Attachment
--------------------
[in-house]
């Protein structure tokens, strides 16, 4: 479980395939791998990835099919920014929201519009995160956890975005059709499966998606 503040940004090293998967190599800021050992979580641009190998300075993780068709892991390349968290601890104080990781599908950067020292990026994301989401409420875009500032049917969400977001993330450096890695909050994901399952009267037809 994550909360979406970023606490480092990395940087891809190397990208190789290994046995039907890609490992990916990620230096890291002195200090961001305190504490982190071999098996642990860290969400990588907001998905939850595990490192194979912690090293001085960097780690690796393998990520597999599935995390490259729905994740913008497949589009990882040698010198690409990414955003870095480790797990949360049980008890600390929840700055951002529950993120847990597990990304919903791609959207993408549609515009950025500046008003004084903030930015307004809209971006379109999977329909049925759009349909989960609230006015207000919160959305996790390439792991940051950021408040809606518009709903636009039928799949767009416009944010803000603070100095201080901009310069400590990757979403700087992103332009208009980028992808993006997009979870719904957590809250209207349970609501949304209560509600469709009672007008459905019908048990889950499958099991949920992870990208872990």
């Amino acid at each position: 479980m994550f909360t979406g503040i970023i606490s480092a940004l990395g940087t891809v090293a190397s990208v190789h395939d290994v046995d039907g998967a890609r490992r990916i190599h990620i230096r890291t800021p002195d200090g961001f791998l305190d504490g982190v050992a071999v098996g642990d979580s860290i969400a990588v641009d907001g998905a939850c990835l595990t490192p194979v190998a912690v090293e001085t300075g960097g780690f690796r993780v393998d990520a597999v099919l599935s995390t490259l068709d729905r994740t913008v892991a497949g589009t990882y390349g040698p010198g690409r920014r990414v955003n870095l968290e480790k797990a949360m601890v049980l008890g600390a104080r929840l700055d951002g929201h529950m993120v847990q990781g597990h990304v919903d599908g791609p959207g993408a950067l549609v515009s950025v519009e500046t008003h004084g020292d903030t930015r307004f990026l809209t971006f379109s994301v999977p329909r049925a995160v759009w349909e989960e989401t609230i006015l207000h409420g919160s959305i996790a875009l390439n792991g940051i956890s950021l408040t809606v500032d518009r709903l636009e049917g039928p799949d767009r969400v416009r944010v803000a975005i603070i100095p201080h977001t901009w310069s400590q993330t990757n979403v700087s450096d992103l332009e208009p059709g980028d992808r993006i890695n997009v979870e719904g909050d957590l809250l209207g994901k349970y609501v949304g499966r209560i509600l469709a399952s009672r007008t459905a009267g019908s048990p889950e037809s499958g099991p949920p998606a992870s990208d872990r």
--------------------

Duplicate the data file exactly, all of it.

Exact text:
[in-house]
């Protein structure tokens, strides 16, 4: 479980395939791998990835099919920014929201519009995160956890975005059709499966998606 503040940004090293998967190599800021050992979580641009190998300075993780068709892991390349968290601890104080990781599908950067020292990026994301989401409420875009500032049917969400977001993330450096890695909050994901399952009267037809 994550909360979406970023606490480092990395940087891809190397990208190789290994046995039907890609490992990916990620230096890291002195200090961001305190504490982190071999098996642990860290969400990588907001998905939850595990490192194979912690090293001085960097780690690796393998990520597999599935995390490259729905994740913008497949589009990882040698010198690409990414955003870095480790797990949360049980008890600390929840700055951002529950993120847990597990990304919903791609959207993408549609515009950025500046008003004084903030930015307004809209971006379109999977329909049925759009349909989960609230006015207000919160959305996790390439792991940051950021408040809606518009709903636009039928799949767009416009944010803000603070100095201080901009310069400590990757979403700087992103332009208009980028992808993006997009979870719904957590809250209207349970609501949304209560509600469709009672007008459905019908048990889950499958099991949920992870990208872990």
């Amino acid at each position: 479980m994550f909360t979406g503040i970023i606490s480092a940004l990395g940087t891809v090293a190397s990208v190789h395939d290994v046995d039907g998967a890609r490992r990916i190599h990620i230096r890291t800021p002195d200090g961001f791998l305190d504490g982190v050992a071999v098996g642990d979580s860290i969400a990588v641009d907001g998905a939850c990835l595990t490192p194979v190998a912690v090293e001085t300075g960097g780690f690796r993780v393998d990520a597999v099919l599935s995390t490259l068709d729905r994740t913008v892991a497949g589009t990882y390349g040698p010198g690409r920014r990414v955003n870095l968290e480790k797990a949360m601890v049980l008890g600390a104080r929840l700055d951002g929201h529950m993120v847990q990781g597990h990304v919903d599908g791609p959207g993408a950067l549609v515009s950025v519009e500046t008003h004084g020292d903030t930015r307004f990026l809209t971006f379109s994301v999977p329909r049925a995160v759009w349909e989960e989401t609230i006015l207000h409420g919160s959305i996790a875009l390439n792991g940051i956890s950021l408040t809606v500032d518009r709903l636009e049917g039928p799949d767009r969400v416009r944010v803000a975005i603070i100095p201080h977001t901009w310069s400590q993330t990757n979403v700087s450096d992103l332009e208009p059709g980028d992808r993006i890695n997009v979870e719904g909050d957590l809250l209207g994901k349970y609501v949304g499966r209560i509600l469709a399952s009672r007008t459905a009267g019908s048990p889950e037809s499958g099991p949920p998606a992870s990208d872990r």